the imagery of trees

(after Jenny Bol Jun Lee Morgan) 


we slip under many branches 
beneath their weight 

falling away means the (nga) ties or binds (here) 
are broken. the base of the tree is usually unseen 
the base (pū) of the tree (rākau) is too large to hold 

yesterday was mores and lores 
tomorrow we could reimagine, may not emerge immediately, 
is this belonging? 
negotiating a methodological landscape beneath a kākahu  
of saturated sky, stand firm. Stories will take root  
and spread—our tūpuna knew this, i tuku iho, i tuku iho 

we know it bone deep, no invented imaginings or mere talk but
bloodmemoryandsong (aspects of which are difficult to ‘measure’, held in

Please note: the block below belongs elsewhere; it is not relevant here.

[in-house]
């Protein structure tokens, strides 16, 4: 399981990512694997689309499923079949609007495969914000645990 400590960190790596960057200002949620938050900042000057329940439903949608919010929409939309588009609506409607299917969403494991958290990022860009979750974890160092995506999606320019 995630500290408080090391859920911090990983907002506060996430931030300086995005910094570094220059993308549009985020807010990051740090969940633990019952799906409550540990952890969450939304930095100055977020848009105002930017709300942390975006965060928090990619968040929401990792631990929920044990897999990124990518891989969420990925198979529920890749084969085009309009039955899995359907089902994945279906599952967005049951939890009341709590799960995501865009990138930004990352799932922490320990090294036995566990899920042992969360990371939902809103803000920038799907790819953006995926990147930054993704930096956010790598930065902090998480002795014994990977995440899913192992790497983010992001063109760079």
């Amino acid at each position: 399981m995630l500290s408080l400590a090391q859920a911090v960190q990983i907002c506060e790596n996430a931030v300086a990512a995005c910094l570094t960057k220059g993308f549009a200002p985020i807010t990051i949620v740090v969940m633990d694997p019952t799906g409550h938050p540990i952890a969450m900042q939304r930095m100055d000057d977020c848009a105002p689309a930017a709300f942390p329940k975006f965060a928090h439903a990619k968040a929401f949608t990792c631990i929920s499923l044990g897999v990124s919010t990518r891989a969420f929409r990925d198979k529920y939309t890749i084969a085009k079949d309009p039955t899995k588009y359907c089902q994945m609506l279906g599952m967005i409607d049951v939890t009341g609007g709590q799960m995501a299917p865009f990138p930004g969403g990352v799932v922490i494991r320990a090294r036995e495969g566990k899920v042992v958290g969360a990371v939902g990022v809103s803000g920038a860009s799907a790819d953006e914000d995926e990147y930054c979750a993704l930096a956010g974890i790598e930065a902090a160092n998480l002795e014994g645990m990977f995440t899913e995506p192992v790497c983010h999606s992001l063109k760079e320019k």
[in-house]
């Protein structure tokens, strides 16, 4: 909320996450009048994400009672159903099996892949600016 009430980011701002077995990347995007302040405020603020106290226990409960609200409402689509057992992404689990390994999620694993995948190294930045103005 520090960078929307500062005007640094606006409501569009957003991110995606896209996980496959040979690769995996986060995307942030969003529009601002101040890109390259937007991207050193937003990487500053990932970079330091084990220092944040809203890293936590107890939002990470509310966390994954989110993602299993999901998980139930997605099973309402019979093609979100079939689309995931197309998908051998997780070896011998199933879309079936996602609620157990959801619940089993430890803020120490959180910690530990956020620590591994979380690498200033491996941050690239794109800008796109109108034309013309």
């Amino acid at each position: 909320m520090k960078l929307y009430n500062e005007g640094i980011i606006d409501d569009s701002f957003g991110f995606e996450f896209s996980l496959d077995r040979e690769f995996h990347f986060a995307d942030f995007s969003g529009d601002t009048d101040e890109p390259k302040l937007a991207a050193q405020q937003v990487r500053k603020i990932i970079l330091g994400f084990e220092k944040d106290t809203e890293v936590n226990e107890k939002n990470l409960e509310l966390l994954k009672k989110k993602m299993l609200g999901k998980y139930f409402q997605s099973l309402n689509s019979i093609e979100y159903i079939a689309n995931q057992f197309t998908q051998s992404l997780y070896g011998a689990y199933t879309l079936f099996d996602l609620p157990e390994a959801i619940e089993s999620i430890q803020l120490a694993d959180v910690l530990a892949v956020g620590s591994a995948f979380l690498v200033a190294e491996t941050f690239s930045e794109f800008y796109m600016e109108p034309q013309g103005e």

layers not lines) 

are the base
          (pū) of the tree

if we should cause offence hold it close, ehara nāu, e hara nāu  
we are but children after all and we slip 

never mind, roots draw the water. ko wai koe, ko wai au? 
should we add another branch to the rākau? 
write culture into the text, italicise and strikethrough the myth  
of it, rewrite it, carry it, hold it close 
fall into it? a rendition of the imagery of trees

trust with your skin

(after Lehua M. Taitano)  



Arielle Walker (Taranaki, Ngāruahine, Ngāpuhi, Pākehā) is a Tāmaki Makaurau-based contemporary artist, writer and maker. Her practice seeks pathways towards reciprocal belonging through the intersections and connections between land, language, and craft, focusing on tactile storytelling and ancestral narratives.